How was your time competing at the 2021 CS Cup of Austria, which marked your senior international debut?

This competition was so important to me. As a skating fan growing up as a child and working my way up to senior international level for Canada, it was a dream come true. I had just completed the junior Grand Prix series and knew the possibility was there to compete as a senior so when it happened I was thrilled. I was able to land my first quad in competition here so it’s a very important event to me. The free skate in particular was one of the most enjoyable experiences of my career so far. I felt so free and in control, which is all you ever crave from competing, so overall it was a great time.

What are some of your favourite highlights from your skating career so far?

If I had to pick a couple I would one hundred percent have to start with Olympic Trials in 2022. Both my parents were Olympic athletes and since I was a child it has been my biggest life goal. I knew at this event that I wasn’t really in the mix to go to the Games but I wanted to try my best and see what happened. I had one of the best competitions so far and managed to place in the top five and skate in the final flight. I remember talking to Brian Orser, my coach, seconds before skating the free skate saying I feel like I’m in the YouTube videos I used to watch as a child. It was so special. That event earned me a spot to the Four Continents Championships, which was my first senior championship ISU event, which is definitely another huge career highlight. I really felt that I’d “made it” when I was at that event. That I finally got to the highest level of skating competition. It was a wow moment. The other career moment that I cherish is in practice landing my first quad with arms up. I knew at the time that no other men’s skater was doing it so the feeling of accomplishment landing something no one else does for the first time was amazing.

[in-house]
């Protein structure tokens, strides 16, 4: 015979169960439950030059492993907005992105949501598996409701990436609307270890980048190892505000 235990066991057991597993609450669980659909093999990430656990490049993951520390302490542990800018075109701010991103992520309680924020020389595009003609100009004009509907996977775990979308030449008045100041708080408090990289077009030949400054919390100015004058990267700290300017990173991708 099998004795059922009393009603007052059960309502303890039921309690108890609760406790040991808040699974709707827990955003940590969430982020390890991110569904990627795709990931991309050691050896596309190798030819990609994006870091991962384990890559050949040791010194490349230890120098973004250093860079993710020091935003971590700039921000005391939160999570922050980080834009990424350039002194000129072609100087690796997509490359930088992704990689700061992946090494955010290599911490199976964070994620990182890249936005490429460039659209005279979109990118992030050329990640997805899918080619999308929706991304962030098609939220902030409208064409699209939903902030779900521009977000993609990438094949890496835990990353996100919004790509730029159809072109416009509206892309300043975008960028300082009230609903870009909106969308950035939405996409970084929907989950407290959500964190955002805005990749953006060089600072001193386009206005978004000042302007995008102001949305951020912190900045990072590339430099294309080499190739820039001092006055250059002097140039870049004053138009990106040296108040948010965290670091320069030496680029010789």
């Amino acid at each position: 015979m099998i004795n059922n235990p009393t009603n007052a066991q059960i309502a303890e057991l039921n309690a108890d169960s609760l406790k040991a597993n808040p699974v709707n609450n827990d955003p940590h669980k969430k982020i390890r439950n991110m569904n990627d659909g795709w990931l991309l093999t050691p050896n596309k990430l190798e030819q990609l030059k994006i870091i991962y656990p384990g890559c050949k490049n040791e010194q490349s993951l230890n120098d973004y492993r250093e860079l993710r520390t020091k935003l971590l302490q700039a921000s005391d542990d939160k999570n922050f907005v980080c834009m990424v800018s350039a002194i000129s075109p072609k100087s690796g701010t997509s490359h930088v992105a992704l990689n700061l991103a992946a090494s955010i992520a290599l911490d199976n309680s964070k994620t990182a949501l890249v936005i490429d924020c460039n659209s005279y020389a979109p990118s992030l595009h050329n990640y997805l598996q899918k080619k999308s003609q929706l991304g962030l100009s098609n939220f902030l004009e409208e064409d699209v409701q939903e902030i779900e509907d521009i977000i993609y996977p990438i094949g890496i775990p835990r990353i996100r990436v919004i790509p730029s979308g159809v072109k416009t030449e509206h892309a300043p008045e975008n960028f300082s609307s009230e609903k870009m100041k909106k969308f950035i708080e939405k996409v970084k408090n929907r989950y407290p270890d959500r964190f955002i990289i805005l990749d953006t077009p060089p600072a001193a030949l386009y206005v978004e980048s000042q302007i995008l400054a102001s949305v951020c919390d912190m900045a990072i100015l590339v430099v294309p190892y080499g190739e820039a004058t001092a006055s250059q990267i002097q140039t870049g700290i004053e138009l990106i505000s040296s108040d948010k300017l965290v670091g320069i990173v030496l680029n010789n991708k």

📷 : Skate Canada/Stephan Potopnyk

Do you remember how you felt being selected for your first competition representing Canada and do you have a favourite aspect of being involved with the sport?

It was just a few weeks after I won the Canadian Championships in the novice level and I was over the moon. At the time I was 13, and the idea of travelling alone for sport felt like a dream. They prepare you for everything prior to leaving but nothing ever can really prepare you for hearing your name announced with representing Canada. So much pride and excitement that it really never gets old and I still get goosebumps thinking about it.

Where does your love of figure skating come from and how did you get into it?

My parents are very close friends of Tracy Wilson and her husband. My dad actually grew up with Tracy’s husband and would tour with her while she performed. Tracy would plan these weekly skating nights with family friends and at the age of four, I was out there too. I would just stand in the middle and stare at all the people figure skating and marvel at the idea of trying myself. Tracy pushed my parents into buying figure skates for me and from then it was love at first glide, haha. I have always been the biggest fan of the sport both old and new. I am always fascinated how something so athletic can be so beautiful. I always find myself in my free time studying old videos of my favourite skaters.